By PRAVIT ROJANAPHRUK,
Observers warn of Catch-22 situation - rejection of charter would extend junta rule
WHILE critics say amendments to the interim charter are aimed at altering the road map to facilitate an extended reign by the military government, Prime Minister Prayut Chan-o-cha insists that his regime will not stay on until 2017.
“I will not stay with you for the rest of my life. I think I will not be with you in 2017, indeed I have to go in 2016,” Prayut told people in the eastern province of Rayong, which he visited to inspect an irrigation project yesterday. The country has problems because its administration was abused, he said. “What I did [to correct the mistakes] last year will be finished by next year and handed over to the new government.”
Prayut said he would stick to his timeframe under the road map but critics believe the decision to amend the provisional charter is a clear indication that the National Council for Peace and Order (NCPO) is seeking to stay on in power through legal means.
The amendment will allow the referendum to ask people whether they will endorse the new constitution and other questions such as whether the military government should continue.
Observers said people are caught in a Catch-22 conundrum. If they reject the draft charter, they would in effect be letting the junta stay on to oversee another round of charter writing. “This is [like seeking] an extension of a stay in power through a legal instrument,” said Somchai Preechasinlapakun, a Chiang Mai law lecturer.
Pressure should be exerted to allow for a choice. If the new charter is thumbed down, a choice should be given for reviving an old but acceptable charter instead of coming up with yet another version under the auspices of the NCPO, which guarantees nothing better, he said.
PM’s Office Minister Suwapan Tanyuvardhana said the Prayut government could remain in power for two to four more years after the plebiscite due to several factors. For instance, the Constitution Drafting Committee (CDC)’s term will be extended for 30 days to review the charter. If the National Reform Committee (NRC) votes to pass the revised charter, the plebiscite would be conducted around January or February.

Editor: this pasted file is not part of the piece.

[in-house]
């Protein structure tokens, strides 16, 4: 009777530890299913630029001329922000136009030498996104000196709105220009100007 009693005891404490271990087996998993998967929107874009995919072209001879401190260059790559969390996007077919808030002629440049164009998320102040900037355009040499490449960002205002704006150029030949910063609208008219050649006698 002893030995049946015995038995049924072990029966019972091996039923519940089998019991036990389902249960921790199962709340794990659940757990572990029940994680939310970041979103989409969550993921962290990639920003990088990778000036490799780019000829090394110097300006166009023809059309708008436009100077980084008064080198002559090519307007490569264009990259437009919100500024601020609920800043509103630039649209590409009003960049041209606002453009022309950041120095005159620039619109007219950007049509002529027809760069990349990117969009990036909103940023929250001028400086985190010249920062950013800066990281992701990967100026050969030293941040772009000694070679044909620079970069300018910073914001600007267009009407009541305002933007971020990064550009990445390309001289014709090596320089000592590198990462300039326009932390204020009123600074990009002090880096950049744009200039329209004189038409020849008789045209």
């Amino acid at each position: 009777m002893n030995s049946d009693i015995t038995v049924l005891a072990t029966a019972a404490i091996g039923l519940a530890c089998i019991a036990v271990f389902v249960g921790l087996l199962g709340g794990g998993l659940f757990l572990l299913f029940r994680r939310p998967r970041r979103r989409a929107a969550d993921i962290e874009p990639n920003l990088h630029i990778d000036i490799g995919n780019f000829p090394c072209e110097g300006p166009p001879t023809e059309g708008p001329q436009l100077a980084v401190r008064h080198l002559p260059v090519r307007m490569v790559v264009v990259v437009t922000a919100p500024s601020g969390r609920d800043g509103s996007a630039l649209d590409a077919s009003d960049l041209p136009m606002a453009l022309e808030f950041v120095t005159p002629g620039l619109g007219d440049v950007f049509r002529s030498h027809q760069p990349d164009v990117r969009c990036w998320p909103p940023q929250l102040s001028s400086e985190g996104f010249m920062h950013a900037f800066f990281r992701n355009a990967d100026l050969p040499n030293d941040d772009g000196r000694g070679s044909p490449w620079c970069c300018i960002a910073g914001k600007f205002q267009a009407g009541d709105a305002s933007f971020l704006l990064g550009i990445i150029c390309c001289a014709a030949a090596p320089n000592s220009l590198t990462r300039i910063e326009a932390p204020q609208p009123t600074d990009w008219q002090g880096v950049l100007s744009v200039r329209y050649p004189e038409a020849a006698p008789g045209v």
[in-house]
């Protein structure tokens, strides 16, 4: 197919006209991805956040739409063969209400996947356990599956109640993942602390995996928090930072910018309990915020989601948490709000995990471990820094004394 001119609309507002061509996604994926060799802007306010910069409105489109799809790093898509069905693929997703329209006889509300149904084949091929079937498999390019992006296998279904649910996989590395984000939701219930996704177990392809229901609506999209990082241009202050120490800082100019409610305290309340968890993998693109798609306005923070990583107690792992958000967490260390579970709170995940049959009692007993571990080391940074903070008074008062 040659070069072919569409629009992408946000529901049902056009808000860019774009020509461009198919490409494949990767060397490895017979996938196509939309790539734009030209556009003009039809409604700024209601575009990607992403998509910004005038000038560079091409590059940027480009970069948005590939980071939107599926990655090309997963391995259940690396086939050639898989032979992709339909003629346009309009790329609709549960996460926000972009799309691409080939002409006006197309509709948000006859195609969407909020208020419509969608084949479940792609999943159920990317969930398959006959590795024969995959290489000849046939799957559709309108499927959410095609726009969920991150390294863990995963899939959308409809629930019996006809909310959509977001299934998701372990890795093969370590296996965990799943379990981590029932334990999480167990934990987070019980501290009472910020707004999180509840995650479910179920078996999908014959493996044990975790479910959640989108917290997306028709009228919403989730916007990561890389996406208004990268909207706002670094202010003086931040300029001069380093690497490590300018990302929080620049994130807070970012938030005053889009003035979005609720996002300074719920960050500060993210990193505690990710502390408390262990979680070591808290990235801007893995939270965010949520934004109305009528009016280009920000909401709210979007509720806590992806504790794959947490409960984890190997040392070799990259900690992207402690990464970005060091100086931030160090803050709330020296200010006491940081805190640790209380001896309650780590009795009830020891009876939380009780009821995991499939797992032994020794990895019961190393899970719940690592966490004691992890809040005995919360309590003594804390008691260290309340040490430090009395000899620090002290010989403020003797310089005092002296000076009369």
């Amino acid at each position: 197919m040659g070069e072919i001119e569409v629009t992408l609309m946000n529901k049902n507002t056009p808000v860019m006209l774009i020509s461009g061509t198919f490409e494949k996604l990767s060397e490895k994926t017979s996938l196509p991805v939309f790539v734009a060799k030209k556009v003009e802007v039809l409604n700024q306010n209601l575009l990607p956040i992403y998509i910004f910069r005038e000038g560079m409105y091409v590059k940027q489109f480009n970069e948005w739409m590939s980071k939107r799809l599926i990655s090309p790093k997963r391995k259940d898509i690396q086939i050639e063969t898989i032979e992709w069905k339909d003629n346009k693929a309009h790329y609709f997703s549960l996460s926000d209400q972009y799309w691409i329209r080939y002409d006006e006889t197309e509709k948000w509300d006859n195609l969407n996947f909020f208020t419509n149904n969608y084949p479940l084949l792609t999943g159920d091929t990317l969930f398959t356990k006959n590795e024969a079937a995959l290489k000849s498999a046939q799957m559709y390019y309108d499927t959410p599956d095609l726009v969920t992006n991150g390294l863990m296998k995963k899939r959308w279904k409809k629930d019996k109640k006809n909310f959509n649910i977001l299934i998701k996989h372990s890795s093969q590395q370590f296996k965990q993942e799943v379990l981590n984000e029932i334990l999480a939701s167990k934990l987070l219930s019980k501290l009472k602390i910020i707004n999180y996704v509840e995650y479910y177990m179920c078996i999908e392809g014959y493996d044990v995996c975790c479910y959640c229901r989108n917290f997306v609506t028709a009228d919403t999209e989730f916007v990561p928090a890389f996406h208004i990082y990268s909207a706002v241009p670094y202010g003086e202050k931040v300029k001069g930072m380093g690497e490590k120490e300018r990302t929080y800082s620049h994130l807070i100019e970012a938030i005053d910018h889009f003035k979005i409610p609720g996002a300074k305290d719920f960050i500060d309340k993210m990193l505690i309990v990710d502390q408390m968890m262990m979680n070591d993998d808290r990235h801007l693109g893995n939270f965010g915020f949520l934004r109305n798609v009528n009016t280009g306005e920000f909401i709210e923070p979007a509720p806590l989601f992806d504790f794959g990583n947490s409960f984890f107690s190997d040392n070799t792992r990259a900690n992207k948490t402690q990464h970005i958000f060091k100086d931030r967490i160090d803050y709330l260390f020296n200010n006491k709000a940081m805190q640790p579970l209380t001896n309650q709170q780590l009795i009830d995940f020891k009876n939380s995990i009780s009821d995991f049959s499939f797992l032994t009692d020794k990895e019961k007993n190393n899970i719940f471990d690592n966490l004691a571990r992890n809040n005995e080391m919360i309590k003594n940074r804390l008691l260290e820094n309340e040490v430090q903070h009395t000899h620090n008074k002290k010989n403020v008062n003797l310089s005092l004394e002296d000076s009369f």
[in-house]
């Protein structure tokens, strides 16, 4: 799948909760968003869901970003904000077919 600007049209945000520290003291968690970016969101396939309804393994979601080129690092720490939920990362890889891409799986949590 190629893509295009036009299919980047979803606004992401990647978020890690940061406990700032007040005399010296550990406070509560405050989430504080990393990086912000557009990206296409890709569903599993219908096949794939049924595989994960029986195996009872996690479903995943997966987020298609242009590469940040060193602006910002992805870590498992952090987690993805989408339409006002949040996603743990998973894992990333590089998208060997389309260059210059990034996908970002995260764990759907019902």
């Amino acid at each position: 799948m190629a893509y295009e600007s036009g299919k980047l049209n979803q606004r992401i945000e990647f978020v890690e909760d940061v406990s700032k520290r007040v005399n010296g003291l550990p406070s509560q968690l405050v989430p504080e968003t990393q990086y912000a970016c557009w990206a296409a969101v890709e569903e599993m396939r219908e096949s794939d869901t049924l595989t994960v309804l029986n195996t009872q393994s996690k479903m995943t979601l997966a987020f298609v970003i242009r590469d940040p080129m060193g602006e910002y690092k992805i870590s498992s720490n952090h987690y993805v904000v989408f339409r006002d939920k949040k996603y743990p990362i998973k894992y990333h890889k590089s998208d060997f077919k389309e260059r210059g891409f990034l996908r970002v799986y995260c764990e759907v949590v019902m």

If the NRC rejects the charter, a new NRC and CDC would be appointed. The process of seeking royal endorsement for the charter and drafting organic laws required by the charter is lengthy, he said.
Attasit Pankaew, a political scientist at Thammasat University, said the referendum would probably include a question on whether to allow the NCPO and its leader Prayut to stay on.
NRC member Seree Suwanphanont warned that the voting on the new charter would end up becoming a vote on Prayut and the junta.
Weng Tojirakarn, co-leader of the red-shirt United Front of Democracy Against Dictatorship, said it’s wishful thinking to assume the referendum would be free and fair when opponents of the junta cannot meet to articulate the issue without the threat of arrest. “”Referendum” sounds sacred, but it’s going to be a referendum held under the barrel of a gun,” he said.
Deputy PM Wissanu Krea-ngam proposed that the amendment of the interim charter, expected to come into force in July, would also allow politicians banned from politics to become members of the National Legislative Assembly (NLA), Cabinet and a new reform council. The amendment aims to promote reconciliation, he said.
Jade Donavanik, a CDC member, said the amendment would bring more inclusiveness in national reform and charter drafting by bringing in politicians from the cold who will be key players in the post-junta era. The proposal would give different political groups a chance to “communicate and compromise”, he said.
Suwapan dismissed speculation that the amendment of the interim charter would pave the way for persons who were once banned from politics to get Cabinet portfolios.
Democrat leader Abhisit Vejjajiva said the charter should be amended only if necessary. He questioned if it was necessary to allow politicians once banned from serving as Cabinet or NLA members.